Kazi said the solution to the problem, which he also intended to present to the government committee, was to add another column to the passport to include the name of a woman’s ex-husband, the father of their children, in case of divorce.
“We need all the details in our database because for international verifications different countries send the data of Pakistani citizens to us and we need to verify from every aspect,” he said. 
“Therefore, we need all the information and concealing facts can cause problems for them [women] at a later stage.”


IMF, Pakistan make significant progress on new loan, IMF mission says

Updated 24 May 2024
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IMF, Pakistan make significant progress on new loan, IMF mission says

  • The IMF has opened discussions with Pakistan on a new loan program after Islamabad last month completed a short-term $3 billion program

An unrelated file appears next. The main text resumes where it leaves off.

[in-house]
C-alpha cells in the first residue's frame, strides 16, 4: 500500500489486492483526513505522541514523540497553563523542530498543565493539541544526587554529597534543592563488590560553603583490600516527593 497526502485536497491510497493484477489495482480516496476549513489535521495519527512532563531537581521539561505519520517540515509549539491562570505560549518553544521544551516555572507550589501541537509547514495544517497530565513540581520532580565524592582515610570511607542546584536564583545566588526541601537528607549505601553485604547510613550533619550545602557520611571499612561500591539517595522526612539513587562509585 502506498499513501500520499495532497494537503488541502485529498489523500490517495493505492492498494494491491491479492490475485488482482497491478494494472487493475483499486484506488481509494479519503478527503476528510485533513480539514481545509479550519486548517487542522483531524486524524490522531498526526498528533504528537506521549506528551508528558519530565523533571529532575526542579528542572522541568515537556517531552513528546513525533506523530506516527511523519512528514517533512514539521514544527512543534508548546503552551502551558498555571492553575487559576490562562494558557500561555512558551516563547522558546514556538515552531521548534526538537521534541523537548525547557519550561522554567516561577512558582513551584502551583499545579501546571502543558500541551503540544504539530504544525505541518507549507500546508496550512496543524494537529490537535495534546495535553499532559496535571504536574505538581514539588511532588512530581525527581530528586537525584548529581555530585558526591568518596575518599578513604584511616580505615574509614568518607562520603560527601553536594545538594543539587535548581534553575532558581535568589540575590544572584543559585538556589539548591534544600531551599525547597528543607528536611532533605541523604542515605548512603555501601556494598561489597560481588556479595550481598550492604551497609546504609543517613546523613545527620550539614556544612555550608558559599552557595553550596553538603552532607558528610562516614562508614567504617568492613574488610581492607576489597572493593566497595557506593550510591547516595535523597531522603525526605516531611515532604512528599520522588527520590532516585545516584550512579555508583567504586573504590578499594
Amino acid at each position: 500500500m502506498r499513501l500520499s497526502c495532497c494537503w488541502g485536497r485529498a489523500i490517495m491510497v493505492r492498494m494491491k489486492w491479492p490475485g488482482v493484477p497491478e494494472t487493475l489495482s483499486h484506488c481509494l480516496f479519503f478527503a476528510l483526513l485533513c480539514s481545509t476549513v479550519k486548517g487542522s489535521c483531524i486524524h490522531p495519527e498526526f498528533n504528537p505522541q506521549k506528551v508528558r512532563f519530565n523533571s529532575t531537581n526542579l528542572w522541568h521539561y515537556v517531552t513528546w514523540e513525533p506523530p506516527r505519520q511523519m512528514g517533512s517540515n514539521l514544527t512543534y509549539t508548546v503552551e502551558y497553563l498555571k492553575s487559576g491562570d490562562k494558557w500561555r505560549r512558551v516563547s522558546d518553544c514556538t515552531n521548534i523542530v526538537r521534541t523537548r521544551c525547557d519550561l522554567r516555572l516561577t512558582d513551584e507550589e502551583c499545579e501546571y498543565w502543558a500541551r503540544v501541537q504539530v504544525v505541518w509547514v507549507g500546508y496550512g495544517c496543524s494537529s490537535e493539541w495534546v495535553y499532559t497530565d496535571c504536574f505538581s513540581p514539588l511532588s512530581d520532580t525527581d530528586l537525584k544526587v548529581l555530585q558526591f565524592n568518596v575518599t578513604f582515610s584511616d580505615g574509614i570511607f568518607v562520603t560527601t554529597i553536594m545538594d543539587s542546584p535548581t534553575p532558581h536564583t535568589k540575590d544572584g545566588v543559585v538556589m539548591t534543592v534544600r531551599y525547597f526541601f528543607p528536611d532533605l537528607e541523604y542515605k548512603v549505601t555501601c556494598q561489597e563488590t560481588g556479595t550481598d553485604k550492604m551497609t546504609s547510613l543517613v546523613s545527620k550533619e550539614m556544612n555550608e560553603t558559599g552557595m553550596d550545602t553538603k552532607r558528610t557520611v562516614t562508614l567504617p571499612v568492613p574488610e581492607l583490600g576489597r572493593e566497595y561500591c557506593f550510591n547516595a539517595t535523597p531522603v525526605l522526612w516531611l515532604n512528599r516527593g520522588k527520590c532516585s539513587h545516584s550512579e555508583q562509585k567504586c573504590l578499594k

• An IMF team, led by mission chief Nathan Porter, concluded discussions with the authorities on Thursday after arriving in Pakistan on May 13

ISLAMABAD: An International Monetary Fund (IMF) mission and Pakistan have made significant progress toward reaching a staff-level agreement for an extended fund facility, the global lender said on Friday.
The IMF has opened discussions with Pakistan on a new loan program after Islamabad last month completed a short-term $3 billion program, which helped stave off a sovereign debt default.
An IMF team, led by mission chief Nathan Porter, concluded discussions with the authorities on Thursday after arriving in Pakistan on May 13, the lender said in a statement.
“The mission and the authorities will continue policy discussions virtually over the coming days aiming to finalize discussions, including the financial support needed to underpin the authorities’ reform efforts from the IMF and Pakistan’s bilateral and multilateral partners,” Porter said.
Pakistan is likely to seek at least $6 billion under the new program and request additional financing from the IMF under the Resilience and Sustainability Trust.
Ahead of the discussions, the IMF had warned that downside risks for the Pakistani economy
remained exceptionally high.
“The authorities’ reform program aims to move Pakistan from economic stabilization to strong, inclusive, and resilient growth,” Porter added.